Robert Bowen
Robert Bowen
2/4/13 10:48 a.m.

Small, sporty sleepers have been enthusiast favorites for decades, and for years Nissan’s entry into this category has been the Sentra SE-R. That original 1991 Sentra SE-R added plenty of punch to Nissan’s economy car platform, including more power, stiffer suspension and even a factory limited-slip differential. The result was simply amazing performance for a base price south of $11,000. That’s the equivalent of about $17,000 today.
Unfortunately, the follow-up SE-Rs lost much of that first car’s panache. Weight went up, redlines went down, and enthusiasts were no longer enamored with the twist-beam rear suspension used in the late ’90s.
The SE-R badge wasn’t one to be confined to the ages, however. Nissan released their all-new, B15-chassis Sentra for 2000. Reviewers liked the new car’s increased interior room and solid construction. In response to the tuner market, Nissan PR teased us with another hotrod Sentra. Dubbed the Disco Potato thanks to its wild, iridescent brown paint job, this one-off machine featured a turbo engine, stiffer suspension and giant wheels and tires.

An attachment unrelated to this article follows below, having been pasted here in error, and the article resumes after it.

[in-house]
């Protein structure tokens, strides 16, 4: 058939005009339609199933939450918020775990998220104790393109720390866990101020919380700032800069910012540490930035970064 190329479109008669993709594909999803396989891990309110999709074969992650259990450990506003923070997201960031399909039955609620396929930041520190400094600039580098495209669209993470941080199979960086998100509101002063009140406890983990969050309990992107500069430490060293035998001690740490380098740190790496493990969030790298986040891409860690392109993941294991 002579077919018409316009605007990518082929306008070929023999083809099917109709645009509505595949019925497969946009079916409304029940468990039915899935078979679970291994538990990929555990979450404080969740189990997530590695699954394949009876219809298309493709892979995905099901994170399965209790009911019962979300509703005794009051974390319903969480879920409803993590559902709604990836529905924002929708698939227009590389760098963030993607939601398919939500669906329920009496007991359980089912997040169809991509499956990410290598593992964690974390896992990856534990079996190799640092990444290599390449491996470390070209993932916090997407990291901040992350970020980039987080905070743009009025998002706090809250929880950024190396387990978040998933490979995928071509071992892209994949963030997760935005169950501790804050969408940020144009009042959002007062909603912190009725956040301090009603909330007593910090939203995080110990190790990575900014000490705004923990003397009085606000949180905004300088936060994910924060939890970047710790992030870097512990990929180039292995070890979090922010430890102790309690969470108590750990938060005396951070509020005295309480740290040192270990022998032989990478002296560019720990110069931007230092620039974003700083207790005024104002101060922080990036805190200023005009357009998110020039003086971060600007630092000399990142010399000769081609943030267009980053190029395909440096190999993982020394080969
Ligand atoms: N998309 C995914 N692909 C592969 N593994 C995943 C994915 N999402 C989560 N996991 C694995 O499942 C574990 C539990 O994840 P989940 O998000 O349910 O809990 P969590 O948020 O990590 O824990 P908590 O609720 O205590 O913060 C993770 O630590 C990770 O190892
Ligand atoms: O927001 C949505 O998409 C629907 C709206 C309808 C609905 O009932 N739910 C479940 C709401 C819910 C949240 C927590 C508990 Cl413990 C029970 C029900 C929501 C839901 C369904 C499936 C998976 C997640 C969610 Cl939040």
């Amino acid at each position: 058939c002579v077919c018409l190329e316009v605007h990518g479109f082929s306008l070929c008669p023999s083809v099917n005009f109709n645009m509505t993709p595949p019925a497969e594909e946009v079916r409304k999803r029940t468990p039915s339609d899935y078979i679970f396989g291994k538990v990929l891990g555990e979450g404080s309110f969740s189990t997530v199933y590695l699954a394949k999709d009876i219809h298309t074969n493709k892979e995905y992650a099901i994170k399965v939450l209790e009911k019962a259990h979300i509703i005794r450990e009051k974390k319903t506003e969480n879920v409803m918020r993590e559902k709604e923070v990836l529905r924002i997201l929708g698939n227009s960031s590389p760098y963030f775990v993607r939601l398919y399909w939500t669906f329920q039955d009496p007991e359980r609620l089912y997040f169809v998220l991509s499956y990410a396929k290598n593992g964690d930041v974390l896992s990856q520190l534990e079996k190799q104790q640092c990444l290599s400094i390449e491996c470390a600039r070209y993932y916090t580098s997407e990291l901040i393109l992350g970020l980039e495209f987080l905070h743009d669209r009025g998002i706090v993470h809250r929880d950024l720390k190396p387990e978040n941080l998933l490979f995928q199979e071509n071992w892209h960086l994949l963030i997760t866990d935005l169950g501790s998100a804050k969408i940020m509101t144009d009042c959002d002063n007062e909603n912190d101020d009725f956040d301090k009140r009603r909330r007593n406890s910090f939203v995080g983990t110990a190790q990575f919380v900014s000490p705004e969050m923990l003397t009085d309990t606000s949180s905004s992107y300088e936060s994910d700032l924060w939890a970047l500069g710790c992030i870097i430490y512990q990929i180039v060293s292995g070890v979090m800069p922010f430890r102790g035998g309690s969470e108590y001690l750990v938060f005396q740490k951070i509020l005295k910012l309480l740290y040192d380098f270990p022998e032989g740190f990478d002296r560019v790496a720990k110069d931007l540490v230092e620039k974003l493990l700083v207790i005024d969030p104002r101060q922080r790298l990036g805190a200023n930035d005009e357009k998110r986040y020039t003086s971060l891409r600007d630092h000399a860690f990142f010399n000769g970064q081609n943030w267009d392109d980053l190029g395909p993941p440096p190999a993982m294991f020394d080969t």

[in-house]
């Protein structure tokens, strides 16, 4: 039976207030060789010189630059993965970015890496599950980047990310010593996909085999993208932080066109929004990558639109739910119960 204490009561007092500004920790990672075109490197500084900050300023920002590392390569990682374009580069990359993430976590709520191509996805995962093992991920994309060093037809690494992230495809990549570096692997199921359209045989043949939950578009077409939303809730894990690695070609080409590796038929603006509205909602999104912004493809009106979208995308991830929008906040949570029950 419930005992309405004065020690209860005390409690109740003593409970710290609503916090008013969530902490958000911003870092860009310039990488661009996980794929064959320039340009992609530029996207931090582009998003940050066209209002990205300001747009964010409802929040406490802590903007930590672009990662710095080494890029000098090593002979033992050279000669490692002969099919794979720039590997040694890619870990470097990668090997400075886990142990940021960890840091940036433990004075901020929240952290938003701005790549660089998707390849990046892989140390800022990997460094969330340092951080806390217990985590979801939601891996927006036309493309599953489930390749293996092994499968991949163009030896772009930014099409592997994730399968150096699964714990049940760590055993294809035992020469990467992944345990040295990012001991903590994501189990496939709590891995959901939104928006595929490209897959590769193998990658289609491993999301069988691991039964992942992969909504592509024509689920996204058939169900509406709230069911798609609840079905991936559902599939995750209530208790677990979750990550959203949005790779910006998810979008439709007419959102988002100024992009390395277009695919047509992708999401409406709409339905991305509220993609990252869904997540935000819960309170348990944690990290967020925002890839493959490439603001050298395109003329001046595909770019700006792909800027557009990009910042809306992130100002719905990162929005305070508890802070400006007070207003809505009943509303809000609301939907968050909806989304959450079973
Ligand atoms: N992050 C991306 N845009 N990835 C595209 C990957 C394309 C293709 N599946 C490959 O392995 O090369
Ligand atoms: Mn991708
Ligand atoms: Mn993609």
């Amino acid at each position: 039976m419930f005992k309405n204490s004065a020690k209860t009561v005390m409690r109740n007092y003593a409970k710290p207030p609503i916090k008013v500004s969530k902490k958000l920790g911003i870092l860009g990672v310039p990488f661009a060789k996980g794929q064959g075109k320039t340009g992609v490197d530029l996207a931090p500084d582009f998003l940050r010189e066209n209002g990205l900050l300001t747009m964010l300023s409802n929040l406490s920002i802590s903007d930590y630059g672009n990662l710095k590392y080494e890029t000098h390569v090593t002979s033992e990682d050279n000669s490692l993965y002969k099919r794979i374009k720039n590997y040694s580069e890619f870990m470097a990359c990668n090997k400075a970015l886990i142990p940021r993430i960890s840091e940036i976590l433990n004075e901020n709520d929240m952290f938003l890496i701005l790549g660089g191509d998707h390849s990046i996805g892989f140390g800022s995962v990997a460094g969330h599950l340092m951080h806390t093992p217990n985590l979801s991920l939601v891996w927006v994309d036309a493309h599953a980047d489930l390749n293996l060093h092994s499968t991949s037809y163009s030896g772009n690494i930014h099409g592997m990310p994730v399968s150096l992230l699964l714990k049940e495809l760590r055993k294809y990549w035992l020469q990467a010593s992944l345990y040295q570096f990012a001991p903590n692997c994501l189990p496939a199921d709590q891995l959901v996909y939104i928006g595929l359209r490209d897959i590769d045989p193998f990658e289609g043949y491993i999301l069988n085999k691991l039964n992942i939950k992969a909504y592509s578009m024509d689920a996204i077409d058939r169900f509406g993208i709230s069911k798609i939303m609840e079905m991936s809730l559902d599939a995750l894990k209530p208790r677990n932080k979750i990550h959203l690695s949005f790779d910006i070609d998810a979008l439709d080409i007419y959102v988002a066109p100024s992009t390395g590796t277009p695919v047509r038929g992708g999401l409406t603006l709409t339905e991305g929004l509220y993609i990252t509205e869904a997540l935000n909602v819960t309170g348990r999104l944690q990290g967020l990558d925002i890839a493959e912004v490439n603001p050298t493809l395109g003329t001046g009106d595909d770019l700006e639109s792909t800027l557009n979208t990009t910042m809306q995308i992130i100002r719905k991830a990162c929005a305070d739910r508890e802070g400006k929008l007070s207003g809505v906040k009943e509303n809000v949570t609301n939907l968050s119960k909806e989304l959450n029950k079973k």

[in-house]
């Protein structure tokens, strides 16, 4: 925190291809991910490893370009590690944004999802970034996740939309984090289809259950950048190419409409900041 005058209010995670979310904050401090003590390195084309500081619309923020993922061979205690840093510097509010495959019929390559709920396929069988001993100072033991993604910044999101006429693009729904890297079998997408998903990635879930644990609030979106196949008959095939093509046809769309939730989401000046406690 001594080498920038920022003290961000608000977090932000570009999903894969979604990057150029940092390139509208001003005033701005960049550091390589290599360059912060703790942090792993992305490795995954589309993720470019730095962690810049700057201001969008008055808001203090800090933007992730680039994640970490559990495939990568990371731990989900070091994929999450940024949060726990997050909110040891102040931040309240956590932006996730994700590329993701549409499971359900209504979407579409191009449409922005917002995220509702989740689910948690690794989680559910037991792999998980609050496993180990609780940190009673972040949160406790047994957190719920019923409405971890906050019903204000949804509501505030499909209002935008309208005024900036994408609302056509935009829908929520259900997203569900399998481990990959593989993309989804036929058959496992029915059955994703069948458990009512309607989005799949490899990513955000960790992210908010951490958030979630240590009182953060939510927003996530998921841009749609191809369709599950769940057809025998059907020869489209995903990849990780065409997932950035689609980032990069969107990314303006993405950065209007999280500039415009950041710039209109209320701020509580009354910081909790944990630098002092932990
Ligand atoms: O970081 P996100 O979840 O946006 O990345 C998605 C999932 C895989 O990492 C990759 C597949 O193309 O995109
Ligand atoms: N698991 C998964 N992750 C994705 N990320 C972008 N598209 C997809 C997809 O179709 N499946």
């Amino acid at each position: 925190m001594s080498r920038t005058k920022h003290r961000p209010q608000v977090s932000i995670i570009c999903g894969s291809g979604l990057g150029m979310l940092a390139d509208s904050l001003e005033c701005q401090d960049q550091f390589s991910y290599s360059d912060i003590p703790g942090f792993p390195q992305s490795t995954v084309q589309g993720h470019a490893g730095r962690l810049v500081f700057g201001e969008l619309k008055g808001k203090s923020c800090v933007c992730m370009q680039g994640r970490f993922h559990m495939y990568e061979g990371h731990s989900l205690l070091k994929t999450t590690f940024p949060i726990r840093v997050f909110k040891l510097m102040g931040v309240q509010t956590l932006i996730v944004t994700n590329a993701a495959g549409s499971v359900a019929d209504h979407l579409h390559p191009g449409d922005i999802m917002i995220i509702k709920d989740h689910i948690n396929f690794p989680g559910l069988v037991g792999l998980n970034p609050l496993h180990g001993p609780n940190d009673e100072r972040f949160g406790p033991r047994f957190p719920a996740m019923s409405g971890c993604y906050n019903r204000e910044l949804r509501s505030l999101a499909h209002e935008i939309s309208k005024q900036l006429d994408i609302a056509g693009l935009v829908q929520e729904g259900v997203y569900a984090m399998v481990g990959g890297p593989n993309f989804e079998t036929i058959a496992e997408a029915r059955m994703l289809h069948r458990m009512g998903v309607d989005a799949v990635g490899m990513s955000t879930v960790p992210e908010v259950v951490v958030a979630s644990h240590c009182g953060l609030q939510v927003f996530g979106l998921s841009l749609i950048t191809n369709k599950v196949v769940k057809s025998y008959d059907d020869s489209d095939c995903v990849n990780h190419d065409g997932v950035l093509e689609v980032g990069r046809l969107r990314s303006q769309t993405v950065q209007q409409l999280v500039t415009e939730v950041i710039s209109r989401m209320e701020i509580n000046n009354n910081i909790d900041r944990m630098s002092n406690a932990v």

The Disco Potato showed that there was still a place on the market for a performance-tuned Sentra. In 2002, Nissan responded to consumer demand with the Sentra SE-R and its edgier brother, the SE-R Spec V.
These cars occupy a sweet price point today. Values are depreciated, performance is still strong by today’s standards, and good cars abound on the secondhand market.

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